CAMPBELL: Getting weepy. Ash gets a little weepy in Season 3. He’s pushed to the max. Ash is overloaded and he kind of has a breakdown. It’s really fun to see. Even in Season 2, when Pablo is cut in half and wrapped in a garbage bag, Ash is spinning in circles, smoking angel dust and drinking right out of a bottle. Man, there’s just nothing better than playing that. That’s the hero I want to play.
Do you have a love/hate relationship with the car, or is it just a hate-filled one, at this point?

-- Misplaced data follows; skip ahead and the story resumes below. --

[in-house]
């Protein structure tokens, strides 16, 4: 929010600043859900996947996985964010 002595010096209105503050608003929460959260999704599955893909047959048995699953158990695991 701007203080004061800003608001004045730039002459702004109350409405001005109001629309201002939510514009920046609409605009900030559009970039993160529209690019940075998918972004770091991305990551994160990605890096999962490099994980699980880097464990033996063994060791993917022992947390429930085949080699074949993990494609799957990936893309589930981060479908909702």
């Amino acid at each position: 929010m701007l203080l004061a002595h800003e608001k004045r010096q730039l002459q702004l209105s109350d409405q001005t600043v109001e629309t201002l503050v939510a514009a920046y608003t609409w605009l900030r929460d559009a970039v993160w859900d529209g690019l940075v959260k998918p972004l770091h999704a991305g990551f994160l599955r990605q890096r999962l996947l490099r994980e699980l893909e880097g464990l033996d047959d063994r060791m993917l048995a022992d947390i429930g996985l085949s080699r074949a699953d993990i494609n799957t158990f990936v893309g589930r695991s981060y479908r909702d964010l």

CAMPBELL: It’s both. It’s love, hate and weirdness. It’s creepy to open the door and hear that same buzzer sound that the car made. This is the same car that Mrs. Raimi dropped me and Sam off in, to see A Clockwork Orange playing at the theater in the ‘70s. This car goes back 40 years. It’s the actual car. It is a complete piece of shit that has been rebuilt 78 times. It has the same door sound and the same squeak of the vinyl. The touch and the feel of it becomes too real, being in that fucking car. Now, it’s been through three seasons of a show and it’s gritty in there. It’s truly a shithole to shoot in. It leaks, it makes noises and it rattles. You have to shut the door seven times to get it to work.